Greetings PHR readers! I know it’s been a while. PHR has had to take a back seat to other professional priorities, like my new HistoryThroughArt program for adults, and my expanded HistoryAtOurHouse product line for homeschoolers, which now includes a high school level that is also perfect for adult learners. I have been writing, however, and I’m sure you’ll enjoy these two essays, published in Secular Homeschooling magazine that offer guidance on the study of history. PHR will resume something like “normal service” at some point.
Why History?, from “Secular Homeschooling,” Issue 4
From the article:
…Historical-mindedness is the ability to engage the past as a productive aspect of living in the present. It is the capacity to draw on history as an intellectual resource for living.
There is a big difference between having such a capacity and merely knowing a lot of facts. The most brilliant people are not those who retain everything, but those who have the instinctive ability to discard anything that isn’t relevant.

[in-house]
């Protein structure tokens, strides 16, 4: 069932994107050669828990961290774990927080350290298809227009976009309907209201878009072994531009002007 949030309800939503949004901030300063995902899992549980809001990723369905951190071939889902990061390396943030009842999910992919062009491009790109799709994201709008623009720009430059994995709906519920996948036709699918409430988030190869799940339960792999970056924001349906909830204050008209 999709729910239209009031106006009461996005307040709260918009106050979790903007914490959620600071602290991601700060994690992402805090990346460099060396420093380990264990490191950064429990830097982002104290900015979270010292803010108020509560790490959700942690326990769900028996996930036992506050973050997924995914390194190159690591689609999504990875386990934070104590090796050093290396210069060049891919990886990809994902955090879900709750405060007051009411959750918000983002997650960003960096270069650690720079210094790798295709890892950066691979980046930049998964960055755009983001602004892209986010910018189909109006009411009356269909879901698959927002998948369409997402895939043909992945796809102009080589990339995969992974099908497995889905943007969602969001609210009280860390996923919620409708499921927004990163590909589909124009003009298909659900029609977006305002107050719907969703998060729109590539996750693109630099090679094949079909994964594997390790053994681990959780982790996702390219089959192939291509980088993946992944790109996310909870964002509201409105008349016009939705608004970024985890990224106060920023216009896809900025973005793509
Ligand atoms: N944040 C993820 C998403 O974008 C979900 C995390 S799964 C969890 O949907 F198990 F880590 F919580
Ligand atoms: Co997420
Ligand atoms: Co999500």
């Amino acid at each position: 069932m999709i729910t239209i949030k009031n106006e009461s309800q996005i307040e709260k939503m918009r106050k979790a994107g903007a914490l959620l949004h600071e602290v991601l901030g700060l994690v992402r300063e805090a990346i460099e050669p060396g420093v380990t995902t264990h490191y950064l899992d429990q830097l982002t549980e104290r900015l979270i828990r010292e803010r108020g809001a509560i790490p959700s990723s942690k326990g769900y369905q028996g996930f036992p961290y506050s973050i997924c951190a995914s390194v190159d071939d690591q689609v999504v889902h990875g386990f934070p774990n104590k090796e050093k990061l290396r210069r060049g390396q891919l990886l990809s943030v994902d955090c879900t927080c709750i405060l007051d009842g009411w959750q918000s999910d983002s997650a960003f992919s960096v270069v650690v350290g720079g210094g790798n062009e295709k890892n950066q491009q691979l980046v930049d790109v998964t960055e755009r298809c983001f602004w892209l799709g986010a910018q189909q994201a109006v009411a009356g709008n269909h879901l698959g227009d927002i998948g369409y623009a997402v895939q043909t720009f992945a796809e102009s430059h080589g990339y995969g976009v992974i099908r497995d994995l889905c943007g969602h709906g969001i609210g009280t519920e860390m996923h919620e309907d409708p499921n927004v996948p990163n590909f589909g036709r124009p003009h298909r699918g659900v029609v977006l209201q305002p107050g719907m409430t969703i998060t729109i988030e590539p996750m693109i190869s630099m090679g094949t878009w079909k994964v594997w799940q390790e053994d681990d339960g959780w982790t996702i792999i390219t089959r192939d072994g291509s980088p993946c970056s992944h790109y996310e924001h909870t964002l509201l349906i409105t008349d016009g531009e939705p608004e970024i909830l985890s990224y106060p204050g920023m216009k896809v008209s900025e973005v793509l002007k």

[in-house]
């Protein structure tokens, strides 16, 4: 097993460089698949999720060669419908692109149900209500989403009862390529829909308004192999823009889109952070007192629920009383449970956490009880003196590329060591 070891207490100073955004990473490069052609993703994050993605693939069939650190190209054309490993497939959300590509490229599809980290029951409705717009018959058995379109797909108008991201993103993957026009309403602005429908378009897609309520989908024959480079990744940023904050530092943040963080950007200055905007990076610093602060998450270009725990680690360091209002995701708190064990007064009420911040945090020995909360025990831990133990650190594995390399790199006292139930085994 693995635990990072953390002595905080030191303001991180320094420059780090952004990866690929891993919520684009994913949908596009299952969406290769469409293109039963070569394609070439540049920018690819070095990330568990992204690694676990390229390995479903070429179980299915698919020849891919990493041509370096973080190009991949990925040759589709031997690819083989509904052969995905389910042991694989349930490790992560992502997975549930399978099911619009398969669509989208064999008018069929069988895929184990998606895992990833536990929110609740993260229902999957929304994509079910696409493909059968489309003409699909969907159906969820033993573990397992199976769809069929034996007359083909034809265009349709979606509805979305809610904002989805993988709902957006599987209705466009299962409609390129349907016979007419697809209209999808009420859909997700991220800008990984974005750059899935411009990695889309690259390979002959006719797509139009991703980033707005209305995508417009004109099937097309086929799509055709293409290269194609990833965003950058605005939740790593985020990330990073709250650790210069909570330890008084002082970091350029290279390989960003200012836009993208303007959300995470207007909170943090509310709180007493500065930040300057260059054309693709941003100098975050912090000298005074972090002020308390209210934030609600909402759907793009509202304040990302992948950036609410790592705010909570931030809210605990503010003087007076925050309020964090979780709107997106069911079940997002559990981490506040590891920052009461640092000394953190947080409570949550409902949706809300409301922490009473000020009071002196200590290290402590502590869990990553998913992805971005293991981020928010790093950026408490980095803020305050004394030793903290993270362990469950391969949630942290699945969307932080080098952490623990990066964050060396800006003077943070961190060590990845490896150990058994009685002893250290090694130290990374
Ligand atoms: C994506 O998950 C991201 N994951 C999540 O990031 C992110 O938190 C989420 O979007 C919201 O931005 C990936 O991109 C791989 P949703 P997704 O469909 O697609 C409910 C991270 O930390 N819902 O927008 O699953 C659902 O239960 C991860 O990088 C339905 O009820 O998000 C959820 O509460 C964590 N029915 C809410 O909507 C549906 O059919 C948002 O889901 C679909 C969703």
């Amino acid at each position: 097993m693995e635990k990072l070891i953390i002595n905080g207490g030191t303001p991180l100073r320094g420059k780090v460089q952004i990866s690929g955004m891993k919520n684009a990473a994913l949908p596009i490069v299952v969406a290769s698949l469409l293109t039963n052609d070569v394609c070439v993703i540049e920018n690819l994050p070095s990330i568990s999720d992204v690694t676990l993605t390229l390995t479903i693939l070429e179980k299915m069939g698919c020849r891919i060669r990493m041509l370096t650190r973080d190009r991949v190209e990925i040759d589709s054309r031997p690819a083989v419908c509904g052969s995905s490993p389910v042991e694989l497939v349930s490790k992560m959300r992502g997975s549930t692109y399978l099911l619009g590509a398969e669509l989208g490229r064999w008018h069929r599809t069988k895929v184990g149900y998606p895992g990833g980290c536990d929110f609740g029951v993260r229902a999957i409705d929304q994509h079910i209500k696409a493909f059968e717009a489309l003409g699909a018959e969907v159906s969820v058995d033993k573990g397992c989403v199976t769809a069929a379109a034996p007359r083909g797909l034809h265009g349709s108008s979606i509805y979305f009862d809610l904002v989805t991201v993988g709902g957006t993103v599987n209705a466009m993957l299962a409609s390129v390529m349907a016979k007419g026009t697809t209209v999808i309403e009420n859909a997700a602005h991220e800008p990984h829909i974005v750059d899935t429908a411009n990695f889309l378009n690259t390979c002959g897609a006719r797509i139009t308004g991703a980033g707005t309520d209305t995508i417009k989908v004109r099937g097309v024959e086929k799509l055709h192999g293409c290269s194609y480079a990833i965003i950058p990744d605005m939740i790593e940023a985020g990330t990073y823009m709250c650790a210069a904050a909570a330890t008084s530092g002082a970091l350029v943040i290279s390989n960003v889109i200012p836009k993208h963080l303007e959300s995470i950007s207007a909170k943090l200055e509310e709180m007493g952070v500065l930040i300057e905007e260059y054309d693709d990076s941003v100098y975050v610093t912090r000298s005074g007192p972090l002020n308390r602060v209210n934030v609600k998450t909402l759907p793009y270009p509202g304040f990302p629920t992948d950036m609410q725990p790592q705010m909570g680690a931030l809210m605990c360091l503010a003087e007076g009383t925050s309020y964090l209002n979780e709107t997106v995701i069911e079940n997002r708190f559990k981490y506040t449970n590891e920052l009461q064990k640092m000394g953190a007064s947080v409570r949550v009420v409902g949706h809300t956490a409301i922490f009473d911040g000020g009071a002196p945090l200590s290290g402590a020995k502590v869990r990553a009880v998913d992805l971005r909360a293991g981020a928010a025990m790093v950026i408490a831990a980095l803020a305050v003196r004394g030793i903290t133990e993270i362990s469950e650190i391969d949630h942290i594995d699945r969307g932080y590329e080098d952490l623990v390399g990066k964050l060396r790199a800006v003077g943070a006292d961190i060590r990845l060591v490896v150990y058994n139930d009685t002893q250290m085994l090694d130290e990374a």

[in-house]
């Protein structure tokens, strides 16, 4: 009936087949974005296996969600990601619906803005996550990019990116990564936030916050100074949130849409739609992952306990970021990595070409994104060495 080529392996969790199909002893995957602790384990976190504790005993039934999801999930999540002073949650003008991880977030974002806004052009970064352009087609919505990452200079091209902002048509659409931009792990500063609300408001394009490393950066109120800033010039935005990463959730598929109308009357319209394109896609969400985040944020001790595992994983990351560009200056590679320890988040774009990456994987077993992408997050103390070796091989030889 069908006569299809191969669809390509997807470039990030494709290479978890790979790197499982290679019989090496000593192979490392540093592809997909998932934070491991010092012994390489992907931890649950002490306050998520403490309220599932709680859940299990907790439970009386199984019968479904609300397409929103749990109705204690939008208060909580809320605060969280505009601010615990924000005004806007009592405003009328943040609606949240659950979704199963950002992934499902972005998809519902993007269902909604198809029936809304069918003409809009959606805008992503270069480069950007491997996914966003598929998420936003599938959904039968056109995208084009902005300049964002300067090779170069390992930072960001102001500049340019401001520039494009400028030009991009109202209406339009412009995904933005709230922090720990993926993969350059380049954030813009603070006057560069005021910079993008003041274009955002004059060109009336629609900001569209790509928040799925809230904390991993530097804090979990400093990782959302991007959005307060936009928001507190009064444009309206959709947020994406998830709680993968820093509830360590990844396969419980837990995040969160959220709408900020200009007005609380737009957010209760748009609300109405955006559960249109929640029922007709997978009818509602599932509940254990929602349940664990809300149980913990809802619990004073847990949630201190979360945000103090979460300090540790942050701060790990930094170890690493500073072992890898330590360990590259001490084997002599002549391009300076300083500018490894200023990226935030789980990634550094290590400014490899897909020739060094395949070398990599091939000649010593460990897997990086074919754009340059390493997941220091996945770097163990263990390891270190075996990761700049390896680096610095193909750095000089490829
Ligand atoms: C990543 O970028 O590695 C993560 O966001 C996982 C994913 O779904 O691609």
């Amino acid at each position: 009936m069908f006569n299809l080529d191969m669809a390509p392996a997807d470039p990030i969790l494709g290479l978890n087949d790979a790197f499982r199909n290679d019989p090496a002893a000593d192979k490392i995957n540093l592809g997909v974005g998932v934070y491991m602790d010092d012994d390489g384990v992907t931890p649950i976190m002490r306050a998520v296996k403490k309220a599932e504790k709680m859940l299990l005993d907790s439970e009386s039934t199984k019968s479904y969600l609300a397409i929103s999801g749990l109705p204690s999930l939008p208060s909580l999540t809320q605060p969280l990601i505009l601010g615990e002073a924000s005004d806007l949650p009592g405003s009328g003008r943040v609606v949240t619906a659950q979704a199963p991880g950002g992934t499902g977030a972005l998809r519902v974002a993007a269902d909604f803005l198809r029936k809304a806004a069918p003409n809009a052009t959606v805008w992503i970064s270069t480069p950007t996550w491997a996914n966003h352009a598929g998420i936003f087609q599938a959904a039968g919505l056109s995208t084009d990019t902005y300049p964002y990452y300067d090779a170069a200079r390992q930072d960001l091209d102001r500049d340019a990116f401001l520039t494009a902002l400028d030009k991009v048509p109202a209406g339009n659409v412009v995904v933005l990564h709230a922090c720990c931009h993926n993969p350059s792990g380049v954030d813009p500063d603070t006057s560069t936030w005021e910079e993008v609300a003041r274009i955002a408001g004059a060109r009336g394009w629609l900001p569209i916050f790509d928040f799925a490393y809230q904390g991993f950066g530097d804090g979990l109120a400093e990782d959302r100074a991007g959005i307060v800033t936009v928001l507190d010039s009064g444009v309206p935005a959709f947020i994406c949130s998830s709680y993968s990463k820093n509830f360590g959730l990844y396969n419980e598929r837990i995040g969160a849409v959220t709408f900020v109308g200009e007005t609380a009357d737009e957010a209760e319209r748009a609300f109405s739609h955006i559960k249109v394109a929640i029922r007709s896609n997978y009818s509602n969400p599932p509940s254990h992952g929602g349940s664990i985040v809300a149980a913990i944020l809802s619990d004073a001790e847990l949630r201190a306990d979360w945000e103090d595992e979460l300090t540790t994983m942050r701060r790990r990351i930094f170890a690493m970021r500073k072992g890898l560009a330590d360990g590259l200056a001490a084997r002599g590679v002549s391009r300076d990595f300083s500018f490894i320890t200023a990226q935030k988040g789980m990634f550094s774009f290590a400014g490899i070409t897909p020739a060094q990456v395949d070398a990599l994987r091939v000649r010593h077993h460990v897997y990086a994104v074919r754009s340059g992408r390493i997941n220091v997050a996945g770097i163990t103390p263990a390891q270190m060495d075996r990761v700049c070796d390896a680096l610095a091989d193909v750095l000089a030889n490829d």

Regarding history, the real power lies not in piling up more facts, but in being able to see relationships between them. When one can grasp fundamental similarities between past and present, despite circumstantial differences, one can learn and apply the “lessons of history,” i.e. the principles applicable to all human life. If one can grasp the connection between the actions of people in the past, and the world that those actions produced, one can develop a proper appreciation for the man-made values around us… (read more)
The Importance of Memorizing History, from “Secular Homeschooling,” Issue 8
From the article:
…Memorization — the act of committing information to memory, so that it can later be recalled without referring to an external source — is crucial to all learning, including the creation of a useful body of historical knowledge. The purpose of memorizing facts in any area is to automatize foundational knowledge, and thereby to automate thinking… (read more)